TGen links AKR1B10 gene to the most common liver cancer
If the answer is hepatocellular carcinoma (HCC), the question might be: name the most common form of liver cancer today? A malignancy whose incidence has nearly doubled over the past decade, HCC is the fastest growing type of cancer in the U.S., and the third-leading cause of cancer-related death worldwide.
A review article by TGen researchers in the journal Cancers provides the first summary of the experimental evidence supporting the AKR1B10 enzyme as a promising therapeutic target for HCC, based on a review of more than 50 studies published since this gene was first identified and characterized in 1998.
“While the association between this gene and HCC is well recognized, in this review we see AKR1B10 emerging as not only a therapeutic target for this type of liver cancer, but also having potential use in early diagnosis of this deadly disease,” said Dr. Johanna DiStefano, head of the Diabetes and Fibrotic Disease Unit at TGen.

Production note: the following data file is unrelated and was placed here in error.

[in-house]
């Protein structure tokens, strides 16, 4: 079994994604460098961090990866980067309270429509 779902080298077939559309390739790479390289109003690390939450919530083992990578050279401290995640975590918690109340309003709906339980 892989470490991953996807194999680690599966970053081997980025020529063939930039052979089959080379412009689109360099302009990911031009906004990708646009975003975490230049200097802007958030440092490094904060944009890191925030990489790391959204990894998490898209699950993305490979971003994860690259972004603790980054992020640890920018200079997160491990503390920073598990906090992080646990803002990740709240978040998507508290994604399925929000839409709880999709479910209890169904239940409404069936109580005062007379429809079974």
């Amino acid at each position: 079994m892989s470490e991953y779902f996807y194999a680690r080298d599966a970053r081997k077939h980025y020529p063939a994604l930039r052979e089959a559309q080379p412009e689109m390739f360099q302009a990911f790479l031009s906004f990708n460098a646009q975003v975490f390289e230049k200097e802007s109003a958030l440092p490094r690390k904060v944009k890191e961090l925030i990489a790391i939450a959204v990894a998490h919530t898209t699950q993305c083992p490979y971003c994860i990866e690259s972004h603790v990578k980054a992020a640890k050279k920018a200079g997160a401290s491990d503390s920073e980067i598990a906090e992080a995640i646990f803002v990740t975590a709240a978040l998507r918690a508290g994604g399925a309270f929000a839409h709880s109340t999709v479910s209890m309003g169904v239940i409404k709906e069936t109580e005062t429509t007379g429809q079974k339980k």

Like many types of digestive cancers, HCC exhibits few early symptoms. Diagnosis often occurs in the late stages, when fewer treatment options exist and the chances of patient survival dim. People with diabetes have an increased risk of developing HCC.
In the U.S., the number of liver cancer diagnoses has nearly doubled since 2009 to an estimated 42,000 annually. Men are almost twice as likely to contract this disease as women.
This year, nearly 32,000 patients will die of liver cancer, making it the fifth leading cause of cancer related death in the U.S., according to the review paper: Diagnostic and Prognostic Potential of AKR1B10 in Human Hepatocellular Carcinoma.